How to Rebuild: NHL Secrets in Numbers

*updated FEB 20 2018 10:07 (new bar graph)

More draft selections means more kicks at the can. Any General Manager would prefer two 'random' picks in the first two rounds over a single, carefully scouted, pick. At least that's what a numbers man, an economist like Malcolm Gladwell, would chose if he was a GM.

The goal of this study is to uncover how teams manage draft picks in the first 2 rounds of the NHL draft; where acquiring a future NHLer is probable, thus a sure-fire way to build (or rebuild). As the saying goes 'build through the draft'.

In this study we hypothesized that when a team has a low quantity of draft picks in the top 60, then they should have a high number of playoff appearances. Since the ultimate goal of the game is to win the Stanley Cup, we used 'playoffs games played' as the measure of success.

If we take a look at the numbers below, many NHL teams follow this pattern. As you would suspect, the Penguins - in win now mode - traded many 1st and 2nd round picks, and have had much success (many playoff games played). On the other side of the spectrum, the Sabres - in build mode - have few playoff appearances but have more than their share of draft picks in the top 60. These 2 teams represent a coherent, reasonable pattern. But what about the teams that fall outside this norm? Let's take a closer look.

The Numbers Explained

We looked at 10 years of NHL drafting, 2008 to 2017. Teams should - if they kept their own picks - have 2 per year for a total of 20 during this period. For example, the Penguins had the fewest selections (12), so they are -8 (as they would normally have 20 selections). Basically 8 less kicks at the can. According to TSN's Travis Yost - Playing the percentages in the NHL Draft - , one pick in the top 60 has a approximately 62% chance of becoming an NHLer. (80% for 1st rounders and 44% for 2nd rounders). Depending on where these 8 "lost" picks were in the first 2 rounds; that's almost 5 NHL players the team lost a chance to acquire through the draft.

Cost/Benefit Ratio Playoff Record 2008-2017

When we cross-reference the 'cost' (picks traded away) with performance (playoff games played), then the Penguins are at perfect equilibrium - they traded away the most picks (8) but also boast the most playoff games played durning that same period (132). Of course, sport is just not that simple. There are so many factors that go into winning and losing - luck, timing, Crosby, Malkin. Regardless, the numbers can lead you ask some interesting questions. And for this study, its more interesting to look at teams on the fringes of the pack; the teams that don't have the logical performance of either side of the spectrum like the Penguins and Sabres.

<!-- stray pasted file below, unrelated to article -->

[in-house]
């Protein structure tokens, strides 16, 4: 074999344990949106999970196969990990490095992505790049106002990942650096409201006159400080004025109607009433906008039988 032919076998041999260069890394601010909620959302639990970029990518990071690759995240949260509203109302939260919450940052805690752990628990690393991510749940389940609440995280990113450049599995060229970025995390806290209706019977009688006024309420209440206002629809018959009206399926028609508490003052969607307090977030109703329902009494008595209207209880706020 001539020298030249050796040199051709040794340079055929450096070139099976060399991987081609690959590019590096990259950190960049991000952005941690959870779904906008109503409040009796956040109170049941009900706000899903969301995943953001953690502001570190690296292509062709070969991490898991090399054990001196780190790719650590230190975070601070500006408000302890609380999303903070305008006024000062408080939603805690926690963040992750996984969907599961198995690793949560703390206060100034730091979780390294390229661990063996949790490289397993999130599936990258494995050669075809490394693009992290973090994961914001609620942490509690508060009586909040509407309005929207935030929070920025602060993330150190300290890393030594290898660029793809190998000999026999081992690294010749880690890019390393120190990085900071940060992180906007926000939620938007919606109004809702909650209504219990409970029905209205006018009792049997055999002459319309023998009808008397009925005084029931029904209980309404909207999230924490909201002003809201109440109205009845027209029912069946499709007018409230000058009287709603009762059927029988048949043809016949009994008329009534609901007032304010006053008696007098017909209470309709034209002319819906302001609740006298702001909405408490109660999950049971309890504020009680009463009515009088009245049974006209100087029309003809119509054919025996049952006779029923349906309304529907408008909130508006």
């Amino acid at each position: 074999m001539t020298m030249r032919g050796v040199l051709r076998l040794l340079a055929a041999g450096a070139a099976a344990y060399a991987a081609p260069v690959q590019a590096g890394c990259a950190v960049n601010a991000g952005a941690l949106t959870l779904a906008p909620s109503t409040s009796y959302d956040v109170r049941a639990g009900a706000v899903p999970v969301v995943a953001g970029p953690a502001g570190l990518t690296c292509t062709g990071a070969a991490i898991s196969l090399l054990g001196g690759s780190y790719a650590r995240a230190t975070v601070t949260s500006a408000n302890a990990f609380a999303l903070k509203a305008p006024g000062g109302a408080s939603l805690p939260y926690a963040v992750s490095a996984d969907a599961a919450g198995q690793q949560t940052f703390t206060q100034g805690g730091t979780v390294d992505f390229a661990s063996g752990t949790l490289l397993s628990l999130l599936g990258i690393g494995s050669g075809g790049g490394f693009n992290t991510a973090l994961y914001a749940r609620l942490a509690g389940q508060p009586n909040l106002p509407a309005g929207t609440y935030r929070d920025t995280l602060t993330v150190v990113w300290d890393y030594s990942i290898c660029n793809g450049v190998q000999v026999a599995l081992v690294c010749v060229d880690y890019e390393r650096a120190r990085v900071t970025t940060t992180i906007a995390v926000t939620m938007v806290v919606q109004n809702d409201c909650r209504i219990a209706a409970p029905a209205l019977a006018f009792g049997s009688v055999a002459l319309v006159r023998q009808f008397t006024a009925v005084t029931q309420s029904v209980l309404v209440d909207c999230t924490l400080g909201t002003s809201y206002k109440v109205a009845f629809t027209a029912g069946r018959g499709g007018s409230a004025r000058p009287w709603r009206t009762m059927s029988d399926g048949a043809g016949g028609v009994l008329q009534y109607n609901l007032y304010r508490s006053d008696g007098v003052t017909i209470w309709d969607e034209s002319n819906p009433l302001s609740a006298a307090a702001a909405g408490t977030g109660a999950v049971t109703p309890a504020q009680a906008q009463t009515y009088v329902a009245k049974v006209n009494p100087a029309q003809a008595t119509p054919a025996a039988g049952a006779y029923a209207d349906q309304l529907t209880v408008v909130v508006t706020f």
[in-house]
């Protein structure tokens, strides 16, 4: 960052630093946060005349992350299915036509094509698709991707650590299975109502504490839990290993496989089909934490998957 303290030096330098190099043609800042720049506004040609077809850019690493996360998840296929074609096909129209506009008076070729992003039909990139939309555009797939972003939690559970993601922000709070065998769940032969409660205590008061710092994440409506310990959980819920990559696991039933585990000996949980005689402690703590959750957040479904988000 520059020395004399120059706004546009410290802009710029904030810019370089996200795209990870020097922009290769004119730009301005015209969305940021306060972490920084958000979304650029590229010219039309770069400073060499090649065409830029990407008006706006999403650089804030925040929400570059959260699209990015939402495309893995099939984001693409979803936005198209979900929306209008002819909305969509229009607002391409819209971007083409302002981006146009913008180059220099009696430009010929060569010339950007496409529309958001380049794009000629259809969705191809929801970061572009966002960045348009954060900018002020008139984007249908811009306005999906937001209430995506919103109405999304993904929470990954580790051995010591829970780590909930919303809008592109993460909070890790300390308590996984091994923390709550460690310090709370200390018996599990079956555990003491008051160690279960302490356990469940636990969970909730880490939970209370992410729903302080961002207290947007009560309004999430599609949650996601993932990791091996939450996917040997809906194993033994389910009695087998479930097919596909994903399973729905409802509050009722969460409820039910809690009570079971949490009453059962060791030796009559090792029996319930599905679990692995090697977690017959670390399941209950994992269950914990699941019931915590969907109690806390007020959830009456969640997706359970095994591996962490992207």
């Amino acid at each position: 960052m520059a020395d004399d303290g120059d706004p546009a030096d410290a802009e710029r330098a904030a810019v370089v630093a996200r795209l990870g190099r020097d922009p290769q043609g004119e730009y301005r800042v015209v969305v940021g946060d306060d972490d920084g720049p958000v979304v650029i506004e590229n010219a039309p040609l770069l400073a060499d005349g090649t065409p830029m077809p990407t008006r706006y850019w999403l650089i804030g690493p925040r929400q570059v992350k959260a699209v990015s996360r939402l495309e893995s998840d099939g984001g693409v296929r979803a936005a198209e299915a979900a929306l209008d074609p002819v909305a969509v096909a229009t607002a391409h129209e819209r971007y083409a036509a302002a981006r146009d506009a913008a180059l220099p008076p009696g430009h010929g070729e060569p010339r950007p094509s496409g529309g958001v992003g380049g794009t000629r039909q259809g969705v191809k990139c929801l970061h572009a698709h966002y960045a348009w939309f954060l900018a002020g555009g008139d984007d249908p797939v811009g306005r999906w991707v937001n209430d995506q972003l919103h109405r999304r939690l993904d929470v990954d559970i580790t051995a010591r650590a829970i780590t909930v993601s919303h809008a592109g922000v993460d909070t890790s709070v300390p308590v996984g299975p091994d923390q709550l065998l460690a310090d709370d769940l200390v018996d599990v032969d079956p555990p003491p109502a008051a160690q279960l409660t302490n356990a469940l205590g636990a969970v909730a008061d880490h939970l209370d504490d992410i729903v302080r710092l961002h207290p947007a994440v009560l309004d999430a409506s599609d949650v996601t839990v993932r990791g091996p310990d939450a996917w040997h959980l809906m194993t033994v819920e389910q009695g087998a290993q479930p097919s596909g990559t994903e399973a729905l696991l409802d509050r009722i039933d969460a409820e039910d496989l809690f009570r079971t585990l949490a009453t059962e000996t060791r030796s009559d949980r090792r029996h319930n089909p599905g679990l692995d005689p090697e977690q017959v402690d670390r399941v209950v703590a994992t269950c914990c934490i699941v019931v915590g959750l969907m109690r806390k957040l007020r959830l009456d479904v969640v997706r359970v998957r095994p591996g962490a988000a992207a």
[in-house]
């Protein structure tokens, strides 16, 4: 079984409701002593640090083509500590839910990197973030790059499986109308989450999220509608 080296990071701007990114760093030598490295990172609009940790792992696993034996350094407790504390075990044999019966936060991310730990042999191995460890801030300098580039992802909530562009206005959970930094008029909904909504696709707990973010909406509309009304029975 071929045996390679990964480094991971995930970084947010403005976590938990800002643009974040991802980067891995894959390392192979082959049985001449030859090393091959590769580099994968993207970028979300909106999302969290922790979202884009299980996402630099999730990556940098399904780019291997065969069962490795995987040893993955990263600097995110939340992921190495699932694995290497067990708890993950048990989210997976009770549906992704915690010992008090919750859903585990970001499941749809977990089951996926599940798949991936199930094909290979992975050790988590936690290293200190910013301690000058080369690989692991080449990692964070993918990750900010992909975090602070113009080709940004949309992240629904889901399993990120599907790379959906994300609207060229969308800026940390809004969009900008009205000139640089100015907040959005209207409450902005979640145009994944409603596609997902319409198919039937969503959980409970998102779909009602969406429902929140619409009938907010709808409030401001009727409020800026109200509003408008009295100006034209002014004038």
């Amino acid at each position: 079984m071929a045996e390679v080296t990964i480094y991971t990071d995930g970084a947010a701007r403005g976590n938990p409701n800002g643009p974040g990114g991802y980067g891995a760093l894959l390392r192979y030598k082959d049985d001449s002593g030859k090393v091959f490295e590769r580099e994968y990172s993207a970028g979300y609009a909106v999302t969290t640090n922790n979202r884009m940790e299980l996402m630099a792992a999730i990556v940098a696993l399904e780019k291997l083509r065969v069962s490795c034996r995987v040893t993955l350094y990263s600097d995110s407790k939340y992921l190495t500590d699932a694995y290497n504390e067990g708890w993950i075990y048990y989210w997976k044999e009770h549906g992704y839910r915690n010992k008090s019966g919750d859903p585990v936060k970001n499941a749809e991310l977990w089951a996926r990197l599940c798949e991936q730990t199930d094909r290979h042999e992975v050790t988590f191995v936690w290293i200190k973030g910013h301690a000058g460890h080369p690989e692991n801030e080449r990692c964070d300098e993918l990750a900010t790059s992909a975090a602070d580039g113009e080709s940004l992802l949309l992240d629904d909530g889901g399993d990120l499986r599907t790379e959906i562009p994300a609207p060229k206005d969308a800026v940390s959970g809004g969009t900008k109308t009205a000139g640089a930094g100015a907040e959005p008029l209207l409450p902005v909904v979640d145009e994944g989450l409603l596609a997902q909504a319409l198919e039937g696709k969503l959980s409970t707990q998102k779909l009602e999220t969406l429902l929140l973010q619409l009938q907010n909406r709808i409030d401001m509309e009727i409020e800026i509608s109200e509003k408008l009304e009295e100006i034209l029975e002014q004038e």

But, what about the teams who traded away some of their top-60 picks, and do not have the corresponding success? For example the Canucks, Flyers and Canadiens had a balance of -3 picks and have had success, but not nearly as much as the Rangers, Capitals and Kings- teams with similar propensity to trade away draft picks.

There are also the Leafs and Oilers who stand-out, mostly because of their playoff futility (only 13 games played in the past 10 seasons), and not much evidence in acquiring picks (both teams - 1; only 19 picks in first 2 rounds during this same period)

On the other side of the spectrum, many teams have had better performances but also managed to acquire more picks in the top 60; the Hawks (+3), Bruins (+3) and Ducks (+6). So that's a difference of 6 or more picks compared to the Canucks, Flyers and Canadiens - teams with fewer playoff games played. For example the Ducks have 11 more playoff games played than the Canucks, but also had 9 more picks. You can decide yourself if these extra picks were impactful or not but clicking on the chart below for detailed information.

So what does this all mean? It's merely one in an multitude of ways to assess a team's performance in draft pick management; in comparison to other teams.

The numbers show that the Ducks, Bruins and Hawks are winners, balancing winning and building. On the flip side we have Canucks, Flyers and Canadiens may have a harder time justifying the lack of picks in relation to playoff appearances. Next time you are on a season ticket holder teleconference with team management, you can ask them about this paradoxical asset management. Then we have the bottom of the barrel in terms of playoff appearances - the Leafs and Oilers, and questionable status of being near the bottom of the spectrum in terms of acquiring quality draft picks; having a negative balance in that regard.

Now. If you are fans of the Canucks, Flyers, Canadiens, Leafs and Oilers don't go hating on your beloved GM. These numbers can be interpretation many ways. As a fan you may chose to be happy that your GM is trying to make an impact. Regardless, the information can help you ask the right questions of your team.

Did you find this research useful?


Data sources: